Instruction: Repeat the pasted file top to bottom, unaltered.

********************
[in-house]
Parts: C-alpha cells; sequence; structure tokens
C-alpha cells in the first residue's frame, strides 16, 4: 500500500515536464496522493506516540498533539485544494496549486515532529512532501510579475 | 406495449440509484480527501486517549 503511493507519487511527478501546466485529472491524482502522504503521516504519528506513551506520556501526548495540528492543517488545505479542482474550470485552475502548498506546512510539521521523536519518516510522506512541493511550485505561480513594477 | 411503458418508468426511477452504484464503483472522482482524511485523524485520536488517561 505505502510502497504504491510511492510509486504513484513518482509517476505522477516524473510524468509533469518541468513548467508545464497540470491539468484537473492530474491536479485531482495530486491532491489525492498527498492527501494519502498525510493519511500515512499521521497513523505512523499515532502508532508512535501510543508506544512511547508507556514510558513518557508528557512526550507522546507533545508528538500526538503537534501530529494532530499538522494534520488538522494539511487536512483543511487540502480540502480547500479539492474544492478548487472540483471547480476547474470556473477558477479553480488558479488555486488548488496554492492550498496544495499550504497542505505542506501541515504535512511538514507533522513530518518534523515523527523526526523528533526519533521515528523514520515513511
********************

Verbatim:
[in-house]
Parts: C-alpha cells; sequence; structure tokens
C-alpha cells in the first residue's frame, strides 16, 4: 500500500515536464496522493506516540498533539485544494496549486515532529512532501510579475 | 406495449440509484480527501486517549 503511493507519487511527478501546466485529472491524482502522504503521516504519528506513551506520556501526548495540528492543517488545505479542482474550470485552475502548498506546512510539521521523536519518516510522506512541493511550485505561480513594477 | 411503458418508468426511477452504484464503483472522482482524511485523524485520536488517561 505505502510502497504504491510511492510509486504513484513518482509517476505522477516524473510524468509533469518541468513548467508545464497540470491539468484537473492530474491536479485531482495530486491532491489525492498527498492527501494519502498525510493519511500515512499521521497513523505512523499515532502508532508512535501510543508506544512511547508507556514510558513518557508528557512526550507522546507533545508528538500526538503537534501530529494532530499538522494534520488538522494539511487536512483543511487540502480540502480547500479539492474544492478548487472540483471547480476547474470556473477558477479553480488558479488555486488548488496554492492550498496544495499550504497542505505542506501541515504535512511538514507533522513530518518534523515523527523526526523528533526519533521515528523514520515513511